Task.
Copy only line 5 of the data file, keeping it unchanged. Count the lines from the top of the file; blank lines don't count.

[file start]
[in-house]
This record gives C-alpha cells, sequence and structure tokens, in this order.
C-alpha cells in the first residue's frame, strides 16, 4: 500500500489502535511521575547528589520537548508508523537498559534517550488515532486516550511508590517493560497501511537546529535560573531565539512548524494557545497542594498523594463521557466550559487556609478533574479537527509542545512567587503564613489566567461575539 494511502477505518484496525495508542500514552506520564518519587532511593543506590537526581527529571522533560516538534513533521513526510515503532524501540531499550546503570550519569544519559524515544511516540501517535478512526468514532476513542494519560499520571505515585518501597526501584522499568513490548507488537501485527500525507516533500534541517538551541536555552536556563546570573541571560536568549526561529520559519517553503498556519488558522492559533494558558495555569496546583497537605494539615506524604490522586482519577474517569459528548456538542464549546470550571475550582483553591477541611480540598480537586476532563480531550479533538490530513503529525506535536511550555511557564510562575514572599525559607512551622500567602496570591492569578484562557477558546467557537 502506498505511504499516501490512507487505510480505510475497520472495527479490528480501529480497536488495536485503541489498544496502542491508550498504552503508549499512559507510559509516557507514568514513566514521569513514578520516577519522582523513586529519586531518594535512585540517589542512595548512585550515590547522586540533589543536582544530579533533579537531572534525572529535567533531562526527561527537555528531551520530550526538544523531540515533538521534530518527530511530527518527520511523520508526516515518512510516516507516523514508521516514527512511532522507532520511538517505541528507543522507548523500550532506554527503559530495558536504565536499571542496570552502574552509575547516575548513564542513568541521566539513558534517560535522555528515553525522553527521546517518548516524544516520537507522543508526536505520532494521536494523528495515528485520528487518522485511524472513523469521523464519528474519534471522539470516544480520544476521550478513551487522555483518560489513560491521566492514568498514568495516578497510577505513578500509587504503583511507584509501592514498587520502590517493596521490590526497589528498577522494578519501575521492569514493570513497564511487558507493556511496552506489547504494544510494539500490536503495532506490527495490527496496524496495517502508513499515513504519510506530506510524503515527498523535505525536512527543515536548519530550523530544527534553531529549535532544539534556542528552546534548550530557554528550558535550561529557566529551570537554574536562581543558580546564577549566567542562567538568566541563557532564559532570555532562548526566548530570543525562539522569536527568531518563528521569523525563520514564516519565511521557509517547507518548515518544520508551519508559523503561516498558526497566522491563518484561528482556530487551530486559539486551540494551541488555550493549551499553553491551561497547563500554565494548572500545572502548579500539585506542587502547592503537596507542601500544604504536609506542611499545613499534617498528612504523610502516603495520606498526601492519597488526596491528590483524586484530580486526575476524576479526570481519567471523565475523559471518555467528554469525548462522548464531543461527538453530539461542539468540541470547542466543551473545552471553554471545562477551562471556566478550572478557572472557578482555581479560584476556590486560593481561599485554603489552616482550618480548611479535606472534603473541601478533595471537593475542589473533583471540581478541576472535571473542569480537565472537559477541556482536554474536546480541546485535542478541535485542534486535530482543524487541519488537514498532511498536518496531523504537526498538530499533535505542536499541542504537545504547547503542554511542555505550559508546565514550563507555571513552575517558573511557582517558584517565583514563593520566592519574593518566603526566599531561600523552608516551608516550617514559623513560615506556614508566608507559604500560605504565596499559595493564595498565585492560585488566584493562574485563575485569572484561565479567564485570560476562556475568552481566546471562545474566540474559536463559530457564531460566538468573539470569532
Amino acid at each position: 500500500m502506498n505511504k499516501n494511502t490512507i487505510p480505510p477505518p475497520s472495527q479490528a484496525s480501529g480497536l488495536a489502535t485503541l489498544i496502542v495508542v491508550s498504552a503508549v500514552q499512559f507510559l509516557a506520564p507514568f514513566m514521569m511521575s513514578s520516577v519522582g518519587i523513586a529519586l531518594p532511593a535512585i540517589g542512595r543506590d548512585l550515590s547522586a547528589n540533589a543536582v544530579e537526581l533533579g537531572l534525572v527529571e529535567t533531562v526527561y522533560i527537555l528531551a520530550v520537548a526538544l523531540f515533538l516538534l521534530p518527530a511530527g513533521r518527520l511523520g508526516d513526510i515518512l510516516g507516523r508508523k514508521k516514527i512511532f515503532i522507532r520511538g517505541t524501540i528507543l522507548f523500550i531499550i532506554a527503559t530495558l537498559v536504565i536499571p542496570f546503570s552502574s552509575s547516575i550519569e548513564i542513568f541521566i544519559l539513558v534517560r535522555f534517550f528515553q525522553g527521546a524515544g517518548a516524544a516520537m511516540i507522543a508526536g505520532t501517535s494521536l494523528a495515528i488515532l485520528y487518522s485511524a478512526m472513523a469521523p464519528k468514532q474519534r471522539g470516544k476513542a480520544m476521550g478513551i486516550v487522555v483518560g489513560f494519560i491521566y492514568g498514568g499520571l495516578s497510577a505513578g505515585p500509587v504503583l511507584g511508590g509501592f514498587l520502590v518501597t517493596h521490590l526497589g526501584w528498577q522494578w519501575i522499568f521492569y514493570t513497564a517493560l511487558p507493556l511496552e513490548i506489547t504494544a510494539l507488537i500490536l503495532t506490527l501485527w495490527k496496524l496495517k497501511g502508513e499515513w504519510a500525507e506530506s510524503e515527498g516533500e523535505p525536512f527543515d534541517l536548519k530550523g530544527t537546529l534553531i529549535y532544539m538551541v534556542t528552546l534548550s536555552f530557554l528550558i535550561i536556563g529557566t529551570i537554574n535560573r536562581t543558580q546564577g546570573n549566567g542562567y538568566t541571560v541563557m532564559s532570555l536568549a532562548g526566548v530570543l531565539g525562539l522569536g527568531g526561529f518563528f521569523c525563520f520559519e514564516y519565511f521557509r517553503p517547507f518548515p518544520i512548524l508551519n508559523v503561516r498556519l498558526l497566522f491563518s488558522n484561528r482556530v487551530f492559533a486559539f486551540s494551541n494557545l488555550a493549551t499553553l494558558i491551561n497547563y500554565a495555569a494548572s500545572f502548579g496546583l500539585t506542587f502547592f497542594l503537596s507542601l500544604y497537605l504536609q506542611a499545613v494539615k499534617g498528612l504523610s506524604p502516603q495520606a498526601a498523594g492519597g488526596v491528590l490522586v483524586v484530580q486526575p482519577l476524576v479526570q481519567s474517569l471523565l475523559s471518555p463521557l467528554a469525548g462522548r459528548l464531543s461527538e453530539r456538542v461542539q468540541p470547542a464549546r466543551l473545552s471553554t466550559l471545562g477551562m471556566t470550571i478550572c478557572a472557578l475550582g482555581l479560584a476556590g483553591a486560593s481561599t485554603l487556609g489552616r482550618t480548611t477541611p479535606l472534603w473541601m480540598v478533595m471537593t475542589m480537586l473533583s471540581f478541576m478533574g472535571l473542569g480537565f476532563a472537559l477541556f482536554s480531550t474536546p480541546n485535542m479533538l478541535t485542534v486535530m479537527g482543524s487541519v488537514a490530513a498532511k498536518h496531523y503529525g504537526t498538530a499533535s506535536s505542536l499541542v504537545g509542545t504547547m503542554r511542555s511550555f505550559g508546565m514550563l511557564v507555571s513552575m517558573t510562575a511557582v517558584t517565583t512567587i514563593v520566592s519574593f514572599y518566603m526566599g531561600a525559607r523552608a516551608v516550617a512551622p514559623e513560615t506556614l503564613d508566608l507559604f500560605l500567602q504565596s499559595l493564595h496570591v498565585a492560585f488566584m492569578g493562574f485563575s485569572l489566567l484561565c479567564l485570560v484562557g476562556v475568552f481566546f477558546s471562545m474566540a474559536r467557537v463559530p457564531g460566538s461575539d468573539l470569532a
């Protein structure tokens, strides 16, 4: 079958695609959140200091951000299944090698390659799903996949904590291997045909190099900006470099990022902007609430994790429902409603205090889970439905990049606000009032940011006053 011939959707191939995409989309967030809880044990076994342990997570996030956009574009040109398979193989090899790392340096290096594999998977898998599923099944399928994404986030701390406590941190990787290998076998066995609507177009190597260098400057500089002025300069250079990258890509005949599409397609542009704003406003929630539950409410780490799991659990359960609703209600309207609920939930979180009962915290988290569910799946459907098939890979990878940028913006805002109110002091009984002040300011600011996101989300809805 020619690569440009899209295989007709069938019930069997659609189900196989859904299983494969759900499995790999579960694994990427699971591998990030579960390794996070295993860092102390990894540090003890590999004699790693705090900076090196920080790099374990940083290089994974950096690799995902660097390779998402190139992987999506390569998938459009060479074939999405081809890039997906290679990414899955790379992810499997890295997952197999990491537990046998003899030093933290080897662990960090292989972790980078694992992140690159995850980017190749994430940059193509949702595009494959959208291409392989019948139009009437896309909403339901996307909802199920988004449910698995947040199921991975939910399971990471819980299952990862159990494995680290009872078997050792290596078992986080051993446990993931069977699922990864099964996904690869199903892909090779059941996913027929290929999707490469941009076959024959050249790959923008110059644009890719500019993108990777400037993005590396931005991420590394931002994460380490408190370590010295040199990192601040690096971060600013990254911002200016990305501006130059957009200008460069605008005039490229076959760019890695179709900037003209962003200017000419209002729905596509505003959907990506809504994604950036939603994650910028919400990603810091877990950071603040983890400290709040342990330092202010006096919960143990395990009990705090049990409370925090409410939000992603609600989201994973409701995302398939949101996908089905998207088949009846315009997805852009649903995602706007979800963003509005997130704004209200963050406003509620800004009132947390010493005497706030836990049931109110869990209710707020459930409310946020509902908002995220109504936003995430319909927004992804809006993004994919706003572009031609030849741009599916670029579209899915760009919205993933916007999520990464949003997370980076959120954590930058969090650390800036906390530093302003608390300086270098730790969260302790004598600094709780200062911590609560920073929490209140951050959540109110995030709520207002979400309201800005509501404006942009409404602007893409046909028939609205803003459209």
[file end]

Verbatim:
């Protein structure tokens, strides 16, 4: 079958695609959140200091951000299944090698390659799903996949904590291997045909190099900006470099990022902007609430994790429902409603205090889970439905990049606000009032940011006053 011939959707191939995409989309967030809880044990076994342990997570996030956009574009040109398979193989090899790392340096290096594999998977898998599923099944399928994404986030701390406590941190990787290998076998066995609507177009190597260098400057500089002025300069250079990258890509005949599409397609542009704003406003929630539950409410780490799991659990359960609703209600309207609920939930979180009962915290988290569910799946459907098939890979990878940028913006805002109110002091009984002040300011600011996101989300809805 020619690569440009899209295989007709069938019930069997659609189900196989859904299983494969759900499995790999579960694994990427699971591998990030579960390794996070295993860092102390990894540090003890590999004699790693705090900076090196920080790099374990940083290089994974950096690799995902660097390779998402190139992987999506390569998938459009060479074939999405081809890039997906290679990414899955790379992810499997890295997952197999990491537990046998003899030093933290080897662990960090292989972790980078694992992140690159995850980017190749994430940059193509949702595009494959959208291409392989019948139009009437896309909403339901996307909802199920988004449910698995947040199921991975939910399971990471819980299952990862159990494995680290009872078997050792290596078992986080051993446990993931069977699922990864099964996904690869199903892909090779059941996913027929290929999707490469941009076959024959050249790959923008110059644009890719500019993108990777400037993005590396931005991420590394931002994460380490408190370590010295040199990192601040690096971060600013990254911002200016990305501006130059957009200008460069605008005039490229076959760019890695179709900037003209962003200017000419209002729905596509505003959907990506809504994604950036939603994650910028919400990603810091877990950071603040983890400290709040342990330092202010006096919960143990395990009990705090049990409370925090409410939000992603609600989201994973409701995302398939949101996908089905998207088949009846315009997805852009649903995602706007979800963003509005997130704004209200963050406003509620800004009132947390010493005497706030836990049931109110869990209710707020459930409310946020509902908002995220109504936003995430319909927004992804809006993004994919706003572009031609030849741009599916670029579209899915760009919205993933916007999520990464949003997370980076959120954590930058969090650390800036906390530093302003608390300086270098730790969260302790004598600094709780200062911590609560920073929490209140951050959540109110995030709520207002979400309201800005509501404006942009409404602007893409046909028939609205803003459209």